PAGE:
Draft Position Preview: Receivers

Wide receiver ranks 11th on our list of the Packers' draft needs, even without a sure replacement for 35-year-old starter Donald Driver. The depth of the receiver class starts right where the Packers are picking in the first round and runs through the second.

Packer Report continues its position-by-position looks at the NFL Draft with the wide receivers.

Packers position rank by need

11th of 13.

State of the Packers

The Packers are set with Donald Driver and Greg Jennings as the starters and James Jones and Jordy Nelson providing depth. But Driver turned 35 in February and can't possibly keep churning out 1,000-yard seasons forever. And once Driver begins to decline, will Jennings be able to survive while facing constant double coverage? Or will Jones and/or Nelson step up to fill Driver's shoes? So far, neither have proven to be a starting-caliber player, so it wouldn't be a shocker for the Packers to grab a receiver early. The fifth receiver is Patrick Williams, an undrafted rookie from last year who spent part of the season on the practice squad.

Forget about ...

Oklahoma State star Dez Bryant allegedly is falling down draft charts because of that catch-all phrase "character concerns." It's not like Bryant is a criminal, though. His immense talent and combination of size (6-foot-2, 225 pounds) and speed will trump any questions about his level of maturity as the clear top talent at the position.

Possible targets

The depth in this receiver class begins late in the first round and runs through the second and perhaps to the top of the third. Notre Dame's Golden Tate and Georgia Tech's Demaryius Thomas could go in the first round, and Illinois' Arrelious Benn, USC's Damian Williams and Mississippi's do-it-all Dexter McCluster are solid second-rounders. One or two from the group of LSU's Brandon LaFell, Minnesota's Eric Decker, Ohio's Taylor Price or South Florida's Carlton Mitchell could join them.

— Tate (5-10) had nine 100-yard games as a senior, finishing with 93 catches for 1,496 yards and 15 touchdowns. He also averaged 14.3 yards on punt returns, good for third in the nation. Not a big guy and not a world-class speedster but he's pound-for-pound the toughest receiver in this draft and he's excelled in an NFL-style offense. Like Driver, has a burning desire to get the ball.


No. 13: Quarterbacks
No. 12: Specialists

— Thomas (6-3) is a monster physically. He was a big-play machine in Georgia Tech's run-first wishbone attack, averaging 25 yards per reception with eight scores among his 46 catches. On the other hand, he's raw because of the limited menu of routes in the Yellow Jackets' offense.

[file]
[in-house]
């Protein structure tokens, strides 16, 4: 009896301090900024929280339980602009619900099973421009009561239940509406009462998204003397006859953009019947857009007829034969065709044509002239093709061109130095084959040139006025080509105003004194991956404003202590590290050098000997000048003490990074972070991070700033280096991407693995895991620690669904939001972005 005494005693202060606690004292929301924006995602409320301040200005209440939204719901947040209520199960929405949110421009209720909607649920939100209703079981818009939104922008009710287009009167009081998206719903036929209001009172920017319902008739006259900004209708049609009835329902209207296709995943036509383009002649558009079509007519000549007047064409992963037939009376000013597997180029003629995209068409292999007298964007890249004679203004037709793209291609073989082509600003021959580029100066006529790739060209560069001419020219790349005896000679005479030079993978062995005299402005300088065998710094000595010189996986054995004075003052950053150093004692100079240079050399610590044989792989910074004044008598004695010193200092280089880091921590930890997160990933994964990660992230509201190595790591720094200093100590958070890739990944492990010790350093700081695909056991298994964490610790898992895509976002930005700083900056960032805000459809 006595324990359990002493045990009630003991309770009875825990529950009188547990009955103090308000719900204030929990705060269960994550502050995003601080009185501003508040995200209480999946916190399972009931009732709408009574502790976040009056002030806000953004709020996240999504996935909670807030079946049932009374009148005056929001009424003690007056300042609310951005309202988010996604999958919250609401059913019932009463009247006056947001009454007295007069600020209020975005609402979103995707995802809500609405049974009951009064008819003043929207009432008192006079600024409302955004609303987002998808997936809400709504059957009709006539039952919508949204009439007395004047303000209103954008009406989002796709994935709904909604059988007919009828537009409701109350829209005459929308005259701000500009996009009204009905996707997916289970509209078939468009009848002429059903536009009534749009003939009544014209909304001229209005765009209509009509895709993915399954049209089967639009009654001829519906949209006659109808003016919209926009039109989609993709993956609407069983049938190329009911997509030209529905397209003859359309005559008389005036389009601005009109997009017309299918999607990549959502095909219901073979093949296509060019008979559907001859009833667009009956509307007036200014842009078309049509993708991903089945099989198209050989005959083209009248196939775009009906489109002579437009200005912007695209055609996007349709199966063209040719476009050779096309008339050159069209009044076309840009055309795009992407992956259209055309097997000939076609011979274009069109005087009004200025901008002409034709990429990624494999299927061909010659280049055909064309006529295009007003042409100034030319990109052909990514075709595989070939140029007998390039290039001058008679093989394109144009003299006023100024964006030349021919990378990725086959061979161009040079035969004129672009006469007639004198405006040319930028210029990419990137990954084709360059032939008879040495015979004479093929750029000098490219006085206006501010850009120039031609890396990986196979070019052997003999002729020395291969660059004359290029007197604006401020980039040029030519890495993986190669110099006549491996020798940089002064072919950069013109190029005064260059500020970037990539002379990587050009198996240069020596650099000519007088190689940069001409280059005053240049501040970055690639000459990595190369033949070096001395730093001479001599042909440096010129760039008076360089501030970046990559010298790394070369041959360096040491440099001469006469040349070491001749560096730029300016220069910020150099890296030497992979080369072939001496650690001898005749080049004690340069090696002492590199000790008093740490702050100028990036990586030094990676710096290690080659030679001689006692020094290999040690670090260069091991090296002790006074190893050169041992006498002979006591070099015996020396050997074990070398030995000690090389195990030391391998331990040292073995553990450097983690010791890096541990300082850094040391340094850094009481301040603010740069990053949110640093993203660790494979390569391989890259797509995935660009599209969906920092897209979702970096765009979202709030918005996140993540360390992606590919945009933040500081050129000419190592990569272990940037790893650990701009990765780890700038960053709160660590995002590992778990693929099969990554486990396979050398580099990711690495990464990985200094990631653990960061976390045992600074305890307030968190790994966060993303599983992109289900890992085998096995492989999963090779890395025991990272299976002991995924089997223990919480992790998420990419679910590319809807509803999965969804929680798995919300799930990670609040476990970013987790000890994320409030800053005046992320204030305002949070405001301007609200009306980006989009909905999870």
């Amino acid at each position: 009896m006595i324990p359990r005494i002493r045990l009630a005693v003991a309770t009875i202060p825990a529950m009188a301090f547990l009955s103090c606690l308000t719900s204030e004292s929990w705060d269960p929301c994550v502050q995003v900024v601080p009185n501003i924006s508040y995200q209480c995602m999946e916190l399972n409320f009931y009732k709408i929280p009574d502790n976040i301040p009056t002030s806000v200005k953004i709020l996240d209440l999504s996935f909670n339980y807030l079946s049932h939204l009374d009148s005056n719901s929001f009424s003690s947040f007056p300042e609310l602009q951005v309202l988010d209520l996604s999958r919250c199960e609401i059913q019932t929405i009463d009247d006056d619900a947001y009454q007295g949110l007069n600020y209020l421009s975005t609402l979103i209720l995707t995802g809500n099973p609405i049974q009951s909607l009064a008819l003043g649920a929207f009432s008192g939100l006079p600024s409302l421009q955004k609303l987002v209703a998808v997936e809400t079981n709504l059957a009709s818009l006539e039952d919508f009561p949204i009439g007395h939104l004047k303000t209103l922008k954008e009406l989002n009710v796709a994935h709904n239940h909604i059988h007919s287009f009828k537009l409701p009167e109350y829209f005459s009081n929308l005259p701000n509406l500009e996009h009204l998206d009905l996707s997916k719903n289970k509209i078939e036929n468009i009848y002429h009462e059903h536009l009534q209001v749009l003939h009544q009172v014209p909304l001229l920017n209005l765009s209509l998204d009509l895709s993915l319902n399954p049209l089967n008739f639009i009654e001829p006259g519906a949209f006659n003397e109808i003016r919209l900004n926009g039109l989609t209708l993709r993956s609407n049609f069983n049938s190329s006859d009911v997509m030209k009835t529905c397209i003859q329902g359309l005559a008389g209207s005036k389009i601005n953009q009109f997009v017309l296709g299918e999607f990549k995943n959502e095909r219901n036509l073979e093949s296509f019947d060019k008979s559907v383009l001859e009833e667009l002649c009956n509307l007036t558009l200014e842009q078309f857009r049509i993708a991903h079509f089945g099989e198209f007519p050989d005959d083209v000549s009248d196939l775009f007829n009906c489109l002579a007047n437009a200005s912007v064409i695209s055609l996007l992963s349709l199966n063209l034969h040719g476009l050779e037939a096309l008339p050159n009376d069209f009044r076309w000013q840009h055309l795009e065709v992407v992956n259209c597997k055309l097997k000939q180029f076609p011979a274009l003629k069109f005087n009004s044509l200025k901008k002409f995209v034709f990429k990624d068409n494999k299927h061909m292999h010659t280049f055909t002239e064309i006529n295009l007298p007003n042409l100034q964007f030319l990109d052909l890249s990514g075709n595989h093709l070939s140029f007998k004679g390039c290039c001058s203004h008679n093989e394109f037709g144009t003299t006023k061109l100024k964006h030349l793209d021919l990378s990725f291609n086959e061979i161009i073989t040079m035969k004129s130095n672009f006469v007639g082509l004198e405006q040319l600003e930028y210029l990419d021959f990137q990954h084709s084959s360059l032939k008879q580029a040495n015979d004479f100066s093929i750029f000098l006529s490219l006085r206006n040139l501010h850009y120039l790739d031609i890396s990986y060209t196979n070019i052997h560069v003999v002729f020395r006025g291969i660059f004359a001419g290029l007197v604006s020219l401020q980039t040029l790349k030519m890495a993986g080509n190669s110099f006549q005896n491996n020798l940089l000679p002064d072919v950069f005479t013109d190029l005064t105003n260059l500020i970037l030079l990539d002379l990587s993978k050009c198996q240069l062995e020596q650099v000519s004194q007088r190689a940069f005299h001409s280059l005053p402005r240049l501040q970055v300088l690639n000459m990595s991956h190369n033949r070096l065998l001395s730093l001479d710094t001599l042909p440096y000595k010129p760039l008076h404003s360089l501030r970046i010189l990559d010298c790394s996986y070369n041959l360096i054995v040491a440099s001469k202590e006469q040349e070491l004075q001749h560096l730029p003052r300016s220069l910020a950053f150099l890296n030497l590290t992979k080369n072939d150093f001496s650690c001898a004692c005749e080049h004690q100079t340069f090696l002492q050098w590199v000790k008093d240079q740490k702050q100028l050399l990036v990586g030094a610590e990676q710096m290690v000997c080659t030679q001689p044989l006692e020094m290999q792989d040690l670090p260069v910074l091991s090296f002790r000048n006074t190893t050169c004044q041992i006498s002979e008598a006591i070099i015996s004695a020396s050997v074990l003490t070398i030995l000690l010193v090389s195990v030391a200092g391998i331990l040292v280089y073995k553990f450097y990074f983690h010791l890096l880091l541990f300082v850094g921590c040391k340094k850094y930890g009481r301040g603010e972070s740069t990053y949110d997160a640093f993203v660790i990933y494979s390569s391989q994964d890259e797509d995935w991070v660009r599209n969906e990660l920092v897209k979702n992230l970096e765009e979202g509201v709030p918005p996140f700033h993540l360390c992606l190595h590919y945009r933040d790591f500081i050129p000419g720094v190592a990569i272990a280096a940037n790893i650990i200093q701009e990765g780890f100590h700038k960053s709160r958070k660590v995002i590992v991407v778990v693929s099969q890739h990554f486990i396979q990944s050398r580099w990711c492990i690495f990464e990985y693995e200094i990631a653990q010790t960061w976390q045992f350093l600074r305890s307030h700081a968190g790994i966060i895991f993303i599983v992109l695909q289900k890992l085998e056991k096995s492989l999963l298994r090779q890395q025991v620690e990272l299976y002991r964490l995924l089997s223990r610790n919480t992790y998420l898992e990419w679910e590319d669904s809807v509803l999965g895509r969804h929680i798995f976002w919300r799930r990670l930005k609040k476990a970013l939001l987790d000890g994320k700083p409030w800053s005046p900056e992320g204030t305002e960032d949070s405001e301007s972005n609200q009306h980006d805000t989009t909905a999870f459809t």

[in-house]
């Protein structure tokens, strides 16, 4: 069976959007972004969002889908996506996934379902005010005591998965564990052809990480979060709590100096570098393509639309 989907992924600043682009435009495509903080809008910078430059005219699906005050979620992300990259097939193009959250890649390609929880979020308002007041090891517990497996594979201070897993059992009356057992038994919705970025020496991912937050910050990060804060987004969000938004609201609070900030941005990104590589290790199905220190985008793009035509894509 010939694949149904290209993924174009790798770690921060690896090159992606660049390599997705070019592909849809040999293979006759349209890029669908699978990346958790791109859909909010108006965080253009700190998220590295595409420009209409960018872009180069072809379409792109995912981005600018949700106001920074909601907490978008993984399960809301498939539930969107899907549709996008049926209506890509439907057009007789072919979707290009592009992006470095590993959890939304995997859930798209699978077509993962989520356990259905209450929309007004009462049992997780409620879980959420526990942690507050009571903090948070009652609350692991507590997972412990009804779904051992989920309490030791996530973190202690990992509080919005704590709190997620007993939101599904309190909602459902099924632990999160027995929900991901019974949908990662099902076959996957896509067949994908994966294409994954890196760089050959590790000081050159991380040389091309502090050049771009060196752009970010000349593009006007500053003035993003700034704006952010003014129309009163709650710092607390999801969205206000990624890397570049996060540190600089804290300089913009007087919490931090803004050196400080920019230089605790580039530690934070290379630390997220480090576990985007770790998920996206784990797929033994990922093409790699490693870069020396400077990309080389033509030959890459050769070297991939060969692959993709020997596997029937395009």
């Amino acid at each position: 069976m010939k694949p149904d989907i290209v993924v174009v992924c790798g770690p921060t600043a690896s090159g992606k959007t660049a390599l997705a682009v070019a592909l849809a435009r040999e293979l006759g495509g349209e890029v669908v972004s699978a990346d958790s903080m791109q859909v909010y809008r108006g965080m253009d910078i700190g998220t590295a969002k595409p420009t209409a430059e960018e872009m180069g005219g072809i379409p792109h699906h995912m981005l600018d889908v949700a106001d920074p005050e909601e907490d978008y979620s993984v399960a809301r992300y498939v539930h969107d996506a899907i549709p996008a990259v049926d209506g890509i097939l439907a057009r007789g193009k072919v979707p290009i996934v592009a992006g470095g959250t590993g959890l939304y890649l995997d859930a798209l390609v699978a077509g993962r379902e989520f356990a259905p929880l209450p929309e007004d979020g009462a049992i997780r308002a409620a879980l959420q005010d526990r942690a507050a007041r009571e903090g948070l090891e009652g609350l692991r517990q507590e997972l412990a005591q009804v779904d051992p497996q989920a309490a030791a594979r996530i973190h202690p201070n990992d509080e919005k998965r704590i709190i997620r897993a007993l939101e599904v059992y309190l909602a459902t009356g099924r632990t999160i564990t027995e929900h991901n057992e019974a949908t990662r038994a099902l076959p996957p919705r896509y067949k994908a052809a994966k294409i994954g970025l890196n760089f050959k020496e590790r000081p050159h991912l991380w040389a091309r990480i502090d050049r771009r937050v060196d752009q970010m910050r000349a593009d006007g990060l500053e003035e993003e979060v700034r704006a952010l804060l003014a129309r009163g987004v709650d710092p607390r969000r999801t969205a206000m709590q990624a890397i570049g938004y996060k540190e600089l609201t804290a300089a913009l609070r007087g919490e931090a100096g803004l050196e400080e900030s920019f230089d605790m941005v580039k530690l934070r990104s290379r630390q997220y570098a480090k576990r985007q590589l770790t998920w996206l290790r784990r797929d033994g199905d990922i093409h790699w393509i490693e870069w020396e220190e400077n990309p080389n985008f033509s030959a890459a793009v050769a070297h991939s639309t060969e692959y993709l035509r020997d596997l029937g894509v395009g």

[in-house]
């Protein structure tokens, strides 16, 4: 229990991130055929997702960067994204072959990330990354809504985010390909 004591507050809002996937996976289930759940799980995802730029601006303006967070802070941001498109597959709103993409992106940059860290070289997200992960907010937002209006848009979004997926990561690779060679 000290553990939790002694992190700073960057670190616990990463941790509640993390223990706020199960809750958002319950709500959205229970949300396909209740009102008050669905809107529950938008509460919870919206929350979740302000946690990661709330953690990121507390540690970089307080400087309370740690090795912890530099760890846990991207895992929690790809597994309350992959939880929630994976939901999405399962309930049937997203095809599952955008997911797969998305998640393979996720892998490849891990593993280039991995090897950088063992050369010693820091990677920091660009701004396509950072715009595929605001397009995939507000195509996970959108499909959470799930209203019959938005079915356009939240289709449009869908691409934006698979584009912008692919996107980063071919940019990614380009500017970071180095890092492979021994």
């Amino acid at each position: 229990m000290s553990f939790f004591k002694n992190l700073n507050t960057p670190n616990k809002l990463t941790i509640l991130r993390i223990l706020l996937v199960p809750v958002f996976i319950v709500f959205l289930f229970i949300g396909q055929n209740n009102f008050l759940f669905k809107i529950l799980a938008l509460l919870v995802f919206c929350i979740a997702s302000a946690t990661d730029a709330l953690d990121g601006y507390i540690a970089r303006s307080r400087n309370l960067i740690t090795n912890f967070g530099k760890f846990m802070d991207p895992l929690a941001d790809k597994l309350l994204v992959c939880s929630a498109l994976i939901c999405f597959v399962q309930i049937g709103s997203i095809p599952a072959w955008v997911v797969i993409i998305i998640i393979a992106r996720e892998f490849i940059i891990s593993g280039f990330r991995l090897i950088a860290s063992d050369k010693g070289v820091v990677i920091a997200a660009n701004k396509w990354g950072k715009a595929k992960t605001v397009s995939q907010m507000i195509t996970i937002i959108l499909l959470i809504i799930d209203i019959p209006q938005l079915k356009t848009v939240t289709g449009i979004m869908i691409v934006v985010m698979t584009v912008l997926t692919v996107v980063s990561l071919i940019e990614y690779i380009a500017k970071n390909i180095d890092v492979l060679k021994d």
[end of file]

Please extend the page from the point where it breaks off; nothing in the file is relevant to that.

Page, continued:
— McCluster (5-9) rushed for 1,169 yards with 44 receptions for 625 more yards as a senior. He's too small to be a 20-touches-per-game player but his electric short-range quickness and long-range speed make him a potential big-play machine as a runner, receiver and returner. The obvious comparison is the Eagles' DeSean Jackson. A source told Packer Report that the Packers "love" McCluster.

— Williams (6-1) survived the Trojans' quarterback problems last season, posting 70 catches, 1,010 yards and six touchdowns. He might not have big-play speed but he's a good route-runner and blocker. Plus, he averaged 14.2 yards with two touchdowns on punt returns.

— The powerful Benn (6-1) has not been the sum of his parts, but some of that has to do with the Illini's problems at quarterback and an early-season ankle injury that slowed him last season. Went from a total of 121 catches as a freshman and sophomore to 38 in 2009.

— In the second through fourth rounds, the athletic Mitchell (6-3), powerful LaFell (6-3) and productive Decker (6-2) have great size and playmaking ability. Mitchell left a year early and never produced big numbers but he's laden with potential. In his last two seasons, LaFell caught 120 passes with 19 touchdowns. Decker caught 83 balls for 1,077 yards and seven touchdowns in 2008 but missed most of last year with a foot injury.

Price and The Citadel's Andre Roberts (5-11) are great tacticians and playmakers who suffered from less-than-stellar quarterback play. Clemson's Jacoby Ford (5-9), Cincinnati's Mardy Gilyard (6-0) and Texas' Jordan Shipley (5-11) are playmaking receivers with big-time production as returners.

— Later in the draft, Florida's Riley Cooper (6-4), Kansas' Dezmon Briscoe (6-2), Michigan State's Blair White (6-2), Connecticut's Marcus Easley (6-3) and Louisville's Scott Long (6-2) have great size, with White, Long and Easley shooting up boards with surprising 40-yard times.

Syracuse's Mike Williams (6-2) has been linked to the Packers. He's an immense talent with great size, hands and body control but was suspended for the 2008 season because of cheating on an exam and then quitting a few games into the 2009 season after anticipating another suspension. He's a second-round talent who figures to plunge.

On the other side of the size coin, SMU's Emmanuel Sanders (5-11), Central Michigan's Antonio Brown (5-10) and Bowling Green's Freddie Barnes (6-0) having remarkable production with 98, 110 and 155 receptions, respectively. Brown doubles as a dynamic returner. Electric Appalachian State quarterback Armanti Edwards (5-11) translates to a receiver/Wildcat quarterback and LSU's Trindon Holliday (5-5) could fill a gadget role while returning kicks.


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Bill Huber is publisher of Packer Report magazine and PackerReport.com and has written for Packer Report since 1997. E-mail him at packwriter2002@yahoo.com, or leave him a question in Packer Report's subscribers-only Packers Pro Club forum. Find Bill on Twitter at twitter.com/packerreport and Facebook under Bill Huber.


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